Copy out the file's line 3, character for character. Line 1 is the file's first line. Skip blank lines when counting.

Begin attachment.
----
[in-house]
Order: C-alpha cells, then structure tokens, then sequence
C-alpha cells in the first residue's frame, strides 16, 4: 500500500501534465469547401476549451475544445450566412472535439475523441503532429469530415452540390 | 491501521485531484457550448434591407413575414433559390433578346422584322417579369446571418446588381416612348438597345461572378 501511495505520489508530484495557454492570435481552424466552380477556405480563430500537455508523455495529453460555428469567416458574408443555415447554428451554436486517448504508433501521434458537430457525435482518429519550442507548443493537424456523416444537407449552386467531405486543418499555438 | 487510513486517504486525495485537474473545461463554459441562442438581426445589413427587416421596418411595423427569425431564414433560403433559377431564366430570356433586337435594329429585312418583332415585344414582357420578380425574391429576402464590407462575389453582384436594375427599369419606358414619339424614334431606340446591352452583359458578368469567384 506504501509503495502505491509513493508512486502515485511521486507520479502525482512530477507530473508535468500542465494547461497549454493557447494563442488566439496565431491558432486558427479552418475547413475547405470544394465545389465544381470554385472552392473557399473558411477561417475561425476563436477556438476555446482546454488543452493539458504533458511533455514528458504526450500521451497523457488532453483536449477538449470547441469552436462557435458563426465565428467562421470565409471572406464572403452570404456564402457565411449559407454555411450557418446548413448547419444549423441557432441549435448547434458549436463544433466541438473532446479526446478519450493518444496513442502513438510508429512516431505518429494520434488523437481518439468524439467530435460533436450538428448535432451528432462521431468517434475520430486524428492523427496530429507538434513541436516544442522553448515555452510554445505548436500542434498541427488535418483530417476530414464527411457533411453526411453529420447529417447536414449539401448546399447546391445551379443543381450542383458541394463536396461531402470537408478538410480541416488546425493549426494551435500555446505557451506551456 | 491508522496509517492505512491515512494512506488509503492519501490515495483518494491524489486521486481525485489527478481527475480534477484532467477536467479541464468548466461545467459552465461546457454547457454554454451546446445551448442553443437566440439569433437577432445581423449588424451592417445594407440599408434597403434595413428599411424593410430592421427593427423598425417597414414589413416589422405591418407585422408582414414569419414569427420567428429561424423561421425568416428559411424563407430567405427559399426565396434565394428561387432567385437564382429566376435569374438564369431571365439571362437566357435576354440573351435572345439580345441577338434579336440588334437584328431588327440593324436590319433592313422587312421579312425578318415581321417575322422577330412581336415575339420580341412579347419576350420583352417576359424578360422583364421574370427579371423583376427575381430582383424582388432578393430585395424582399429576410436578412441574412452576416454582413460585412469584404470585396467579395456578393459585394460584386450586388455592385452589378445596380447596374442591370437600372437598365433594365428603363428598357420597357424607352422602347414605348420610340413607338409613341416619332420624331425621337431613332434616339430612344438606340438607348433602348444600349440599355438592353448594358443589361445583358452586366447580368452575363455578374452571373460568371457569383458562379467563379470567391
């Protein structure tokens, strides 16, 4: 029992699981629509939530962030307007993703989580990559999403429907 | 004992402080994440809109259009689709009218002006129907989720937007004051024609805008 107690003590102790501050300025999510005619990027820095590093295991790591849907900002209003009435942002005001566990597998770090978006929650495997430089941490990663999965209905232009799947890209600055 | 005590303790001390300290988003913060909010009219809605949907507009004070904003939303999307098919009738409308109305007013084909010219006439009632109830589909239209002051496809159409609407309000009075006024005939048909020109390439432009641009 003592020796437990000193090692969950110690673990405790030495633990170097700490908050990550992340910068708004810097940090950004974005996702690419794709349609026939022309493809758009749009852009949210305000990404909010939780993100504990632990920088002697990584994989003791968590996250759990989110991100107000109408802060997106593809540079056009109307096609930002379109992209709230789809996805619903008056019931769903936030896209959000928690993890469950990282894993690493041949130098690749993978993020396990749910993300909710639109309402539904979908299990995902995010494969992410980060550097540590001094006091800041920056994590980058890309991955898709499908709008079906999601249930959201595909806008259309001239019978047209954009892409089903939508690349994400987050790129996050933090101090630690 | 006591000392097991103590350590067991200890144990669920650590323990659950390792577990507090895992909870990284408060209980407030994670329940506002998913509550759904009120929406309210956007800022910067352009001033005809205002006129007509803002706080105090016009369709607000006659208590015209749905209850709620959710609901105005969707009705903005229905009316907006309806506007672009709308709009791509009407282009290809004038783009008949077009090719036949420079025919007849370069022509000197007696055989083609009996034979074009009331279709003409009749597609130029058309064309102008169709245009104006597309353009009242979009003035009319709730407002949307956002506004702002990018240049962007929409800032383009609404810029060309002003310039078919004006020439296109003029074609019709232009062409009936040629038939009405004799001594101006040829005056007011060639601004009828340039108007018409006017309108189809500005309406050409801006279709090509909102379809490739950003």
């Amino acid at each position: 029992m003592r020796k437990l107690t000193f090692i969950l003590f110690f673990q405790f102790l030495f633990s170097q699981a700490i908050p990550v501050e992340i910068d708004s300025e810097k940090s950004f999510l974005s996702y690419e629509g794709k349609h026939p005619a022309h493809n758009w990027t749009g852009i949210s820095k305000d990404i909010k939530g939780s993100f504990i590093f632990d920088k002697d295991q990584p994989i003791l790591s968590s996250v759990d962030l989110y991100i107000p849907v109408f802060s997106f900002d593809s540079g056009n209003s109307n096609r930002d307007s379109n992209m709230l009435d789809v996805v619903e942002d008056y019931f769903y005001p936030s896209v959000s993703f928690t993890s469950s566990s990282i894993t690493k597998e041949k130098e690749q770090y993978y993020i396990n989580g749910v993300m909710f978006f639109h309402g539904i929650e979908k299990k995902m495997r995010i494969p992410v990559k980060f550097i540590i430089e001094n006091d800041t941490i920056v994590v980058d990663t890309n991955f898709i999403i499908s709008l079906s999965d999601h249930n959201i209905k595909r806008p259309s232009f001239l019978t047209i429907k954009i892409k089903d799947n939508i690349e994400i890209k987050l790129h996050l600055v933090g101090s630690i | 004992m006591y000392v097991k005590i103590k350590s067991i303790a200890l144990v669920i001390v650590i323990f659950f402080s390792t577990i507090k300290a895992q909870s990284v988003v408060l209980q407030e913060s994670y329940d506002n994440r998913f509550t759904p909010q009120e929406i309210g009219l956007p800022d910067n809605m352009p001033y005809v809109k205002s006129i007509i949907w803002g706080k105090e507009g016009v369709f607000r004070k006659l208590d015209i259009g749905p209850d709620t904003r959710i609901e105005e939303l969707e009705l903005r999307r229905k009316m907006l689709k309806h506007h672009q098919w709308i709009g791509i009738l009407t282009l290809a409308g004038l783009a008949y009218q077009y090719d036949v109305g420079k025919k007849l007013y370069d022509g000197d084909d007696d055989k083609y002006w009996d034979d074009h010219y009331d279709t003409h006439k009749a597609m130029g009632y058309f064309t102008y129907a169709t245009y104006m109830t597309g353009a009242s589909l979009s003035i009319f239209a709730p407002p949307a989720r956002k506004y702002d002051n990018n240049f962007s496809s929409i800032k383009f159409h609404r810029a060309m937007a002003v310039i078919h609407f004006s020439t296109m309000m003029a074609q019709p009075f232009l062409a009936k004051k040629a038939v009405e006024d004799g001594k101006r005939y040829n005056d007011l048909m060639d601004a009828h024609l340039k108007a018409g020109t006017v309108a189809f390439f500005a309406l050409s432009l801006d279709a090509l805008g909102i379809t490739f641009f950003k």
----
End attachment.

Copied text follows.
C-alpha cells in the first residue's frame, strides 16, 4: 500500500501534465469547401476549451475544445450566412472535439475523441503532429469530415452540390 | 491501521485531484457550448434591407413575414433559390433578346422584322417579369446571418446588381416612348438597345461572378 501511495505520489508530484495557454492570435481552424466552380477556405480563430500537455508523455495529453460555428469567416458574408443555415447554428451554436486517448504508433501521434458537430457525435482518429519550442507548443493537424456523416444537407449552386467531405486543418499555438 | 487510513486517504486525495485537474473545461463554459441562442438581426445589413427587416421596418411595423427569425431564414433560403433559377431564366430570356433586337435594329429585312418583332415585344414582357420578380425574391429576402464590407462575389453582384436594375427599369419606358414619339424614334431606340446591352452583359458578368469567384 506504501509503495502505491509513493508512486502515485511521486507520479502525482512530477507530473508535468500542465494547461497549454493557447494563442488566439496565431491558432486558427479552418475547413475547405470544394465545389465544381470554385472552392473557399473558411477561417475561425476563436477556438476555446482546454488543452493539458504533458511533455514528458504526450500521451497523457488532453483536449477538449470547441469552436462557435458563426465565428467562421470565409471572406464572403452570404456564402457565411449559407454555411450557418446548413448547419444549423441557432441549435448547434458549436463544433466541438473532446479526446478519450493518444496513442502513438510508429512516431505518429494520434488523437481518439468524439467530435460533436450538428448535432451528432462521431468517434475520430486524428492523427496530429507538434513541436516544442522553448515555452510554445505548436500542434498541427488535418483530417476530414464527411457533411453526411453529420447529417447536414449539401448546399447546391445551379443543381450542383458541394463536396461531402470537408478538410480541416488546425493549426494551435500555446505557451506551456 | 491508522496509517492505512491515512494512506488509503492519501490515495483518494491524489486521486481525485489527478481527475480534477484532467477536467479541464468548466461545467459552465461546457454547457454554454451546446445551448442553443437566440439569433437577432445581423449588424451592417445594407440599408434597403434595413428599411424593410430592421427593427423598425417597414414589413416589422405591418407585422408582414414569419414569427420567428429561424423561421425568416428559411424563407430567405427559399426565396434565394428561387432567385437564382429566376435569374438564369431571365439571362437566357435576354440573351435572345439580345441577338434579336440588334437584328431588327440593324436590319433592313422587312421579312425578318415581321417575322422577330412581336415575339420580341412579347419576350420583352417576359424578360422583364421574370427579371423583376427575381430582383424582388432578393430585395424582399429576410436578412441574412452576416454582413460585412469584404470585396467579395456578393459585394460584386450586388455592385452589378445596380447596374442591370437600372437598365433594365428603363428598357420597357424607352422602347414605348420610340413607338409613341416619332420624331425621337431613332434616339430612344438606340438607348433602348444600349440599355438592353448594358443589361445583358452586366447580368452575363455578374452571373460568371457569383458562379467563379470567391